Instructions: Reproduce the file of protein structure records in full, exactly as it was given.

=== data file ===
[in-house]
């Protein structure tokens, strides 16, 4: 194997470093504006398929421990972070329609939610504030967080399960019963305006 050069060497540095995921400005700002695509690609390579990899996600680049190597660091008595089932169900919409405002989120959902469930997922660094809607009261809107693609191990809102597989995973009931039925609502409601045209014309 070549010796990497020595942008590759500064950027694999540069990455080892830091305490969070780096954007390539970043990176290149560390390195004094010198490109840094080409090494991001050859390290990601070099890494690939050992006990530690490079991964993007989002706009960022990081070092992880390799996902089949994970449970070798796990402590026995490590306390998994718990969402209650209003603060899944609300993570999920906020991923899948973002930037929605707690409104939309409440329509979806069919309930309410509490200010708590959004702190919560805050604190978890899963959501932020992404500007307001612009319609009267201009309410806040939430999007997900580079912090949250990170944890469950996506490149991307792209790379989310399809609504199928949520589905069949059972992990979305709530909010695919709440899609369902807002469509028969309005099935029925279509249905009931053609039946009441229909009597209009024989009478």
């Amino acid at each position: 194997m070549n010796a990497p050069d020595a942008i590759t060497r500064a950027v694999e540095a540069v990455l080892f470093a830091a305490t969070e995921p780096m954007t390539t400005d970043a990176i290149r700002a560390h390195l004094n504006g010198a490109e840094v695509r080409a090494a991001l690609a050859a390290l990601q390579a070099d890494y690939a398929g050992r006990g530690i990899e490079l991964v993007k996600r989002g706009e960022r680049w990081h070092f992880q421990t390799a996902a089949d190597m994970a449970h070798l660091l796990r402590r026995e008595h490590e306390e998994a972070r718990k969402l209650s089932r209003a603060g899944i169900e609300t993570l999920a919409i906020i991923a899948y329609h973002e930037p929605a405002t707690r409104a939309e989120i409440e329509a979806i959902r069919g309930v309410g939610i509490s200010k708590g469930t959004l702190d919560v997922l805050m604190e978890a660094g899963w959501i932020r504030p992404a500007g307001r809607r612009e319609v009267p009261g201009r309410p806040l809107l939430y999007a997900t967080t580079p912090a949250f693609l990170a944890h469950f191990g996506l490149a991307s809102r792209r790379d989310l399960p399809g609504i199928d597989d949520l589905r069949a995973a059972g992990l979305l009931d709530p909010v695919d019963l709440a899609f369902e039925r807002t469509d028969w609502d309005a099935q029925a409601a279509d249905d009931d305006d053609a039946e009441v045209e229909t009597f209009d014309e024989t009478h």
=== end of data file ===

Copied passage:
[in-house]
């Protein structure tokens, strides 16, 4: 194997470093504006398929421990972070329609939610504030967080399960019963305006 050069060497540095995921400005700002695509690609390579990899996600680049190597660091008595089932169900919409405002989120959902469930997922660094809607009261809107693609191990809102597989995973009931039925609502409601045209014309 070549010796990497020595942008590759500064950027694999540069990455080892830091305490969070780096954007390539970043990176290149560390390195004094010198490109840094080409090494991001050859390290990601070099890494690939050992006990530690490079991964993007989002706009960022990081070092992880390799996902089949994970449970070798796990402590026995490590306390998994718990969402209650209003603060899944609300993570999920906020991923899948973002930037929605707690409104939309409440329509979806069919309930309410509490200010708590959004702190919560805050604190978890899963959501932020992404500007307001612009319609009267201009309410806040939430999007997900580079912090949250990170944890469950996506490149991307792209790379989310399809609504199928949520589905069949059972992990979305709530909010695919709440899609369902807002469509028969309005099935029925279509249905009931053609039946009441229909009597209009024989009478």
């Amino acid at each position: 194997m070549n010796a990497p050069d020595a942008i590759t060497r500064a950027v694999e540095a540069v990455l080892f470093a830091a305490t969070e995921p780096m954007t390539t400005d970043a990176i290149r700002a560390h390195l004094n504006g010198a490109e840094v695509r080409a090494a991001l690609a050859a390290l990601q390579a070099d890494y690939a398929g050992r006990g530690i990899e490079l991964v993007k996600r989002g706009e960022r680049w990081h070092f992880q421990t390799a996902a089949d190597m994970a449970h070798l660091l796990r402590r026995e008595h490590e306390e998994a972070r718990k969402l209650s089932r209003a603060g899944i169900e609300t993570l999920a919409i906020i991923a899948y329609h973002e930037p929605a405002t707690r409104a939309e989120i409440e329509a979806i959902r069919g309930v309410g939610i509490s200010k708590g469930t959004l702190d919560v997922l805050m604190e978890a660094g899963w959501i932020r504030p992404a500007g307001r809607r612009e319609v009267p009261g201009r309410p806040l809107l939430y999007a997900t967080t580079p912090a949250f693609l990170a944890h469950f191990g996506l490149a991307s809102r792209r790379d989310l399960p399809g609504i199928d597989d949520l589905r069949a995973a059972g992990l979305l009931d709530p909010v695919d019963l709440a899609f369902e039925r807002t469509d028969w609502d309005a099935q029925a409601a279509d249905d009931d305006d053609a039946e009441v045209e229909t009597f209009d014309e024989t009478h």